What Is Spalling And What Causes It?

What is the Difference Between Cement and Concrete?

Many people use the words, “cement” and “concrete” interchangeably, but, they are not the same.

Cement is one of the ingredients within concrete.

What is Portland Cement Made Of

  • Clay
  • Limestone
  • Gypsum
  • Water

What Is Concrete Made Of?

  • Portland Cement
  • Aggregate (rocks and sand)
  • Water

 

Portland cement is the most common type of cement.  It is used around the world for concrete, mortar, stucco and concrete grouts.

Concrete Is Porous

Due to its ingredients, concrete is a very porous material. It has a hard surface, but, as the cement dries, small capillaries form that are smaller than a hair’s width.  You cannot see them, but, you can get an idea of how porous your concrete is by pouring a gallon of water onto your flat slab of concrete.  Wait an hour and see how much water remains.

This is why spalling occurs.

Water or Moisture

Spalling (also known as scaling or pitting) typically occurs when water or moisture seeps into the porous capillaries of the concrete.  The water then freezes and thaws, creating internal pressure on the top, solidified layer.

When the internal pressure becomes too great, the frozen water erupts toward the surface, creating a chip, or pit in the concrete surface.  This damages the top surface, but, can also damage the slab, itself.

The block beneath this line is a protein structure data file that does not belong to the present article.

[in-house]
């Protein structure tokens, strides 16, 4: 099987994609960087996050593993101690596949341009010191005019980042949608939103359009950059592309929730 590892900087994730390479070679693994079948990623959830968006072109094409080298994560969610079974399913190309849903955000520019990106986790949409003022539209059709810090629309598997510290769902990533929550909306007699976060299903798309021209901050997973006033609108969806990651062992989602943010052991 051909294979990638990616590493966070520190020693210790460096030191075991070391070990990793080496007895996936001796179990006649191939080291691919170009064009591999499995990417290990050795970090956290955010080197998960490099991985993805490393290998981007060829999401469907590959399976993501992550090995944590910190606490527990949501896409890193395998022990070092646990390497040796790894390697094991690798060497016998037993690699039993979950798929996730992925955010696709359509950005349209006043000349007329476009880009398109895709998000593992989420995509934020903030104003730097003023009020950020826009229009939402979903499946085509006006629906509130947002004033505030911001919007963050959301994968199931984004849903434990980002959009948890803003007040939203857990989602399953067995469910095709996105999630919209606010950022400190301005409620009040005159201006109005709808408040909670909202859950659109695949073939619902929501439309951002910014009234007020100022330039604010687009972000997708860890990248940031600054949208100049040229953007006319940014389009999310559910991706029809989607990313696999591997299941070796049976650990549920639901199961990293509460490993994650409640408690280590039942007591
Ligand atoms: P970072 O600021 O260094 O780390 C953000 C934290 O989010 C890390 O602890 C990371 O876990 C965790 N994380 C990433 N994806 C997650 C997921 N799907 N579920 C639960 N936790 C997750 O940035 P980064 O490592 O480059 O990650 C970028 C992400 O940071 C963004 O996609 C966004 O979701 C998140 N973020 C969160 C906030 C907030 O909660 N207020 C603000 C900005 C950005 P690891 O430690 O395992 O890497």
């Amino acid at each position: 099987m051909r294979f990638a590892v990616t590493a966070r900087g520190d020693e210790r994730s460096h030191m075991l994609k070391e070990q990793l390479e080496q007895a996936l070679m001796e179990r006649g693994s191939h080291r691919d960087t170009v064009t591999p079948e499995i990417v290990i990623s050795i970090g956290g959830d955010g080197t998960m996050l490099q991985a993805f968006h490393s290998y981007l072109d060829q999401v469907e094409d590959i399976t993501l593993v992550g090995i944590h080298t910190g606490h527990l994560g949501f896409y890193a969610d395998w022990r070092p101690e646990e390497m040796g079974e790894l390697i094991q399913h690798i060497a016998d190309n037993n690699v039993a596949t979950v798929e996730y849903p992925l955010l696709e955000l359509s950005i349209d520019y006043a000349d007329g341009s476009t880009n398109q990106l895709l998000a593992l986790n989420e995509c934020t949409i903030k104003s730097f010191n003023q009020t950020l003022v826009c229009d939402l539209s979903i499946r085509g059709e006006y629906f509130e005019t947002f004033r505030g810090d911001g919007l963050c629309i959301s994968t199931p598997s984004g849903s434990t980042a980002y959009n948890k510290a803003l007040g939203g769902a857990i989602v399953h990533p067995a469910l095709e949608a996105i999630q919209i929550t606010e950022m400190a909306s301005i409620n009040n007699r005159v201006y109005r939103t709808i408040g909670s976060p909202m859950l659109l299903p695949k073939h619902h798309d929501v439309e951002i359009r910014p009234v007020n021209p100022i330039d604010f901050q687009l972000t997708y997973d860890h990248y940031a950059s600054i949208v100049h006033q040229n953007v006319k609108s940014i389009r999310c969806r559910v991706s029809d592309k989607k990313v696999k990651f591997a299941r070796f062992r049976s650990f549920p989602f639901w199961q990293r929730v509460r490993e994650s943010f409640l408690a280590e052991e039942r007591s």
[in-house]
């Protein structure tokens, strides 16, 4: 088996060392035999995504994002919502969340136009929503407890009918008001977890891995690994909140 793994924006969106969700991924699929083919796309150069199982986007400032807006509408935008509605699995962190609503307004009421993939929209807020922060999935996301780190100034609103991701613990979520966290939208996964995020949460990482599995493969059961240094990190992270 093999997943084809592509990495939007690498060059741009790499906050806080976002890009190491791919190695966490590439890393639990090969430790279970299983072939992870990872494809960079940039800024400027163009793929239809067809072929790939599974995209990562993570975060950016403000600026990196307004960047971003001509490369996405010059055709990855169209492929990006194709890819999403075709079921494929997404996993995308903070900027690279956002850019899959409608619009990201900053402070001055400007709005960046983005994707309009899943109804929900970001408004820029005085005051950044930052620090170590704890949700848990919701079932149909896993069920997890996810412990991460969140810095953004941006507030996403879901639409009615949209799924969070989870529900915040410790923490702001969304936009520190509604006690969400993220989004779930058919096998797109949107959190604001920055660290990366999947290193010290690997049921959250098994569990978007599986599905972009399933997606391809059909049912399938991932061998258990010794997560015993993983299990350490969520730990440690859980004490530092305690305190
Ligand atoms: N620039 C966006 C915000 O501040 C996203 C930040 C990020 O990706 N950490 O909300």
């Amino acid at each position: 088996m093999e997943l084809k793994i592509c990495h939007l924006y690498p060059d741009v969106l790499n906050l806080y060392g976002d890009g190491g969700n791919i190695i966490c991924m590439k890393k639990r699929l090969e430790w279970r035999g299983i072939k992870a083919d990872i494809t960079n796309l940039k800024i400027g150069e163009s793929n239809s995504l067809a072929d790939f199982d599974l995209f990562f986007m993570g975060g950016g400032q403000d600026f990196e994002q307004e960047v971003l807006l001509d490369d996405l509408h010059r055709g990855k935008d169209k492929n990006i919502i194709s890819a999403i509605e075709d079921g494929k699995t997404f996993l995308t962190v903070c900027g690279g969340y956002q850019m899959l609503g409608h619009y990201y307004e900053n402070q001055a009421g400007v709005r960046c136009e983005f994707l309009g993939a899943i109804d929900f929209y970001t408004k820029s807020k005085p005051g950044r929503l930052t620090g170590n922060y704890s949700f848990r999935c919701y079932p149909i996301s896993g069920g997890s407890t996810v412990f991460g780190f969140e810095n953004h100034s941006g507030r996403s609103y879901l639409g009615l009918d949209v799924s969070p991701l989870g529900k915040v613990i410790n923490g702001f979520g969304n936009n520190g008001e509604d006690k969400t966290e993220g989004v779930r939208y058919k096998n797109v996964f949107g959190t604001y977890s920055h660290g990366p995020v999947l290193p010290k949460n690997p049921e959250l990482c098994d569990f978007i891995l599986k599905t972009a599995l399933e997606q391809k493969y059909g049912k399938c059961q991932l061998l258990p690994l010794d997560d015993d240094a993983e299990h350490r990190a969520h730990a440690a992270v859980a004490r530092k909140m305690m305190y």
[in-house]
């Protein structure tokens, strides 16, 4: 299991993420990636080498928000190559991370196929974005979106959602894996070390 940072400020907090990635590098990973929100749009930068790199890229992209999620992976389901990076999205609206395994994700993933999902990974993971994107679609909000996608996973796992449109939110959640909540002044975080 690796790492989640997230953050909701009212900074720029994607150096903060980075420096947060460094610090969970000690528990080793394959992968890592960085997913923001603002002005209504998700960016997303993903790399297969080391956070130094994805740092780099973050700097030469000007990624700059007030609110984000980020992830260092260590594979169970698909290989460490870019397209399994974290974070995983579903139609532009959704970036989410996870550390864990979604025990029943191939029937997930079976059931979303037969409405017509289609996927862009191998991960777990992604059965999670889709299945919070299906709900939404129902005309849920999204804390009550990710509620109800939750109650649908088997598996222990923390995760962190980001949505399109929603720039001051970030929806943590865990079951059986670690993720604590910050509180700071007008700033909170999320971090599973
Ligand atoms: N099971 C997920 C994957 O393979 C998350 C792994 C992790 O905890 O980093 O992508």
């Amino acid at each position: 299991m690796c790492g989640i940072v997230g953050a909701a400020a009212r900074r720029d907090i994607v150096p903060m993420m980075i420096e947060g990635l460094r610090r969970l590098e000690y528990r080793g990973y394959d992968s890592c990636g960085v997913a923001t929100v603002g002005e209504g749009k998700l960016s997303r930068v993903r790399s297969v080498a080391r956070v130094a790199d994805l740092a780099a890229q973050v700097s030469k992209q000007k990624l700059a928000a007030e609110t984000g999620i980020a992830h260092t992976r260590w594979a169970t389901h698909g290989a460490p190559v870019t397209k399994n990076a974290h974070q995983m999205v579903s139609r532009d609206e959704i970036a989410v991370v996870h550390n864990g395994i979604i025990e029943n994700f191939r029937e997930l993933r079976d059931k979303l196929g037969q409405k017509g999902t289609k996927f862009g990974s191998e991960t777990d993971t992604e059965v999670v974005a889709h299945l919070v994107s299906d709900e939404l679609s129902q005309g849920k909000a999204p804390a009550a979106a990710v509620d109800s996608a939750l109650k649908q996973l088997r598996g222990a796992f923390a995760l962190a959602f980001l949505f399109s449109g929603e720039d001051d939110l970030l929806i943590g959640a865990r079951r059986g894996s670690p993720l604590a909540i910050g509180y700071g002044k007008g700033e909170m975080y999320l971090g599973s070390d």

Spalling Can Damage the Concrete’s Strength

Spalling can also occur due to chemical changes, such as the corrosion of the steel reinforcement bars, commonly known as rebar.  Rebar is used to reinforce the strength of the concrete. It is installed

When water or moisture seeps into a concrete slab; the steel rebar rods can begin to rust.  This chemical change can affect both the structural strength, as well as the visual appearance of the concrete, as the rust rises to the top of the slab.

Lightly spalled concrete is an unsightly cosmetic issue; however, if left untreated, damage can occur to the rebar inside the concrete, leaving the slab structurally unsound.

Chemicals – Salt, De-Icer and Fertilizers

Salt is one of concrete’s biggest enemies.  In cyclical, (winter/summer) climates such as in the north, and the midwest, spalling (pitting, chipping) is exacerbated further when salt or deicing chemicals are used on the concrete surface.  Even after cleaning the surface, due to the porous nature of concrete, some salt will still be present near the surface of the slab.

Oil

Oil, too, seeps into the concrete.  Some oil will still remain below the surface, within the capillaries of the concrete, in unprotected, unsealed concrete, even after oil spills are cleaned off the surface of the slab with a good degreaser.

This can affect the ability of a refinishing product to properly adhere to the slab.  It can also affect the visual color of the slab after refinishing or sealing it.

Chemical Changes

All chemical changes (including water and moisture) within any existing concrete slab can affect the final visual appearance after application of a concrete epoxy, acid stain or sealant product.

 

Powerwashing and sealing of concrete surfaces is the best method to protect the concrete from top-down damage and surface spalling.

If you would like a concrete contractor quotation to create a beautiful stamped concrete patio like this in your backyard, please give us a call or fill out our contact form to schedule a convenient time.

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